“Stop, stop!” Chew grumbled. “You’re just smearing it around. I’ll mop it up, myself.”

“Ok,” I forced a smile, remembering the third quote (“A task done cheerfully can hardly be deemed work”). I started humming as I removed the skillet from its nail and set it on the burner. I threw in a chorus of “La-dee-dah-dums” as I took the eggs and bacon from the refrigerator, and even threw in a little dance-type spin as I headed to the pantry.

Chew just stared.


(#4… “Enthusiasm is contagious.”)

I grabbed Chew’s hand and lifted his arm, forcing him to be an unwilling participant in my Breakfast Time Ballroom Dance as I twirled beneath it. He yanked his arm away and wiped it on his Carhart’s, as though my chipper mood was a disease he didn’t want to catch.

“What in the…what is the MATTER with you?” he blurted.

“NOTHING’S the matter, Honey!” I chirped. “I’m just in a good mood!”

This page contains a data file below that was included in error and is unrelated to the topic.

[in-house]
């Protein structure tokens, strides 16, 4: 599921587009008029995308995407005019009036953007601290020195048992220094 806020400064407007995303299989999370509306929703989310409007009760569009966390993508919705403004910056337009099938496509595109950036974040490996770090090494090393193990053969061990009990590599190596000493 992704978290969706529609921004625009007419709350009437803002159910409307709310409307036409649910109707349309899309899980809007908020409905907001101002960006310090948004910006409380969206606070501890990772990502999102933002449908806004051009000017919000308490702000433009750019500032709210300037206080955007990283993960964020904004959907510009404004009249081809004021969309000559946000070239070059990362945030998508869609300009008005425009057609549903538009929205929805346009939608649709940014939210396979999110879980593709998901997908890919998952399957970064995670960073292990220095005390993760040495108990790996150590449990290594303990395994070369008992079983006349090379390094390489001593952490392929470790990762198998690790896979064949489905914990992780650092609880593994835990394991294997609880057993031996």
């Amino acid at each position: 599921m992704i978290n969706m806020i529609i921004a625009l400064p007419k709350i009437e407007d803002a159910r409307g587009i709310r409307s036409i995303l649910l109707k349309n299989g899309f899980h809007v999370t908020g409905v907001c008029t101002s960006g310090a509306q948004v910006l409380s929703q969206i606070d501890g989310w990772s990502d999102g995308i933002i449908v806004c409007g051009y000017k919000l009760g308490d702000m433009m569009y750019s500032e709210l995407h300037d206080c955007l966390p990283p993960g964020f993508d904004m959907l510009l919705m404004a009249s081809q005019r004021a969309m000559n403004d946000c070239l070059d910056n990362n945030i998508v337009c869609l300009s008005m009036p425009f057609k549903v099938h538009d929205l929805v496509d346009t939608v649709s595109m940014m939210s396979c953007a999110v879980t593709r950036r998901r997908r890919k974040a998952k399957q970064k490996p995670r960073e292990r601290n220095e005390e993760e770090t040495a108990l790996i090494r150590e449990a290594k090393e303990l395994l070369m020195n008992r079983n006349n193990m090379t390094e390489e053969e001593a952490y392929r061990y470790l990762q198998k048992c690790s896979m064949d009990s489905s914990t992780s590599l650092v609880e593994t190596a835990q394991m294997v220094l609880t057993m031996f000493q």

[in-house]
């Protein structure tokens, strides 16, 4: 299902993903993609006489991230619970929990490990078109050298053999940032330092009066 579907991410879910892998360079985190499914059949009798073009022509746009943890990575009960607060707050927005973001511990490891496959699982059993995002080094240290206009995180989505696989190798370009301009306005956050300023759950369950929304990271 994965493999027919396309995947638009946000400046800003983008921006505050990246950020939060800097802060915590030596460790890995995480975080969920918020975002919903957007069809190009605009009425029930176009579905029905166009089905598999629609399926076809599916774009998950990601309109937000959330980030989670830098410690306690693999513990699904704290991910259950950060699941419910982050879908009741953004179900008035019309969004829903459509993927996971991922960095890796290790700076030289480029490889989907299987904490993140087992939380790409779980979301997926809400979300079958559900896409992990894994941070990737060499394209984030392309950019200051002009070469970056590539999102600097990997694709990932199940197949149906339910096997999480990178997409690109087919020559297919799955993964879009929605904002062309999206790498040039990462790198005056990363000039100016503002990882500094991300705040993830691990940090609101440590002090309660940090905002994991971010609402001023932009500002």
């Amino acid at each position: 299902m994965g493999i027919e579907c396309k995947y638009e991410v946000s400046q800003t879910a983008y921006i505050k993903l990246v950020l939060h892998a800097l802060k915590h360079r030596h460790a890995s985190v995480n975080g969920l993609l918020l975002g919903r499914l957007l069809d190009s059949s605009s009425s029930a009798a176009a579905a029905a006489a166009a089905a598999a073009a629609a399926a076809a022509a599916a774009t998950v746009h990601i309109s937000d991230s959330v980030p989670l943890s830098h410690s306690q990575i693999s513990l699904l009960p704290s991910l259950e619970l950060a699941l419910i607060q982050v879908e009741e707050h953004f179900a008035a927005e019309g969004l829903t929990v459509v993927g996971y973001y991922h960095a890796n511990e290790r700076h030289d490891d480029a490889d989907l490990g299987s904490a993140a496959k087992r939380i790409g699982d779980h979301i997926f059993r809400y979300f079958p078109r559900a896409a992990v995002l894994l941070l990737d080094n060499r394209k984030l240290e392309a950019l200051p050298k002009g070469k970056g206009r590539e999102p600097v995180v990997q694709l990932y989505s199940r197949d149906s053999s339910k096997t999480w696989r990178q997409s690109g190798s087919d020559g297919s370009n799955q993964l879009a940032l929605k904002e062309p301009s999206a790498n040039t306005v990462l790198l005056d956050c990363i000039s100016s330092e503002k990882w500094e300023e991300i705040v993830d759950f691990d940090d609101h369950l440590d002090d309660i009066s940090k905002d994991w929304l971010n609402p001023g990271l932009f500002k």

I moved aside the box of pancake mix and proceeded to dig out the baking soda and vanilla.

“What are you doing with THOSE?” Chew asked, as he timidly took a seat at the table.

“I’m making you some hotcakes from SCRATCH!” I declared.


(#5… “A meal prepared from a box is convenient, but a meal made from scratch is prepared with LOVE.”)


As I lifted the flour from the top shelf, I was engulfed in a cloud of white. Apparently, our cat’s mouse-hunting abilities did not extend to the top shelf of the pantry. I looked at the empty flour bag, with the gnawed bottom, and then at the freshly-powdered floor.

Chew groaned, burying his face in his arms.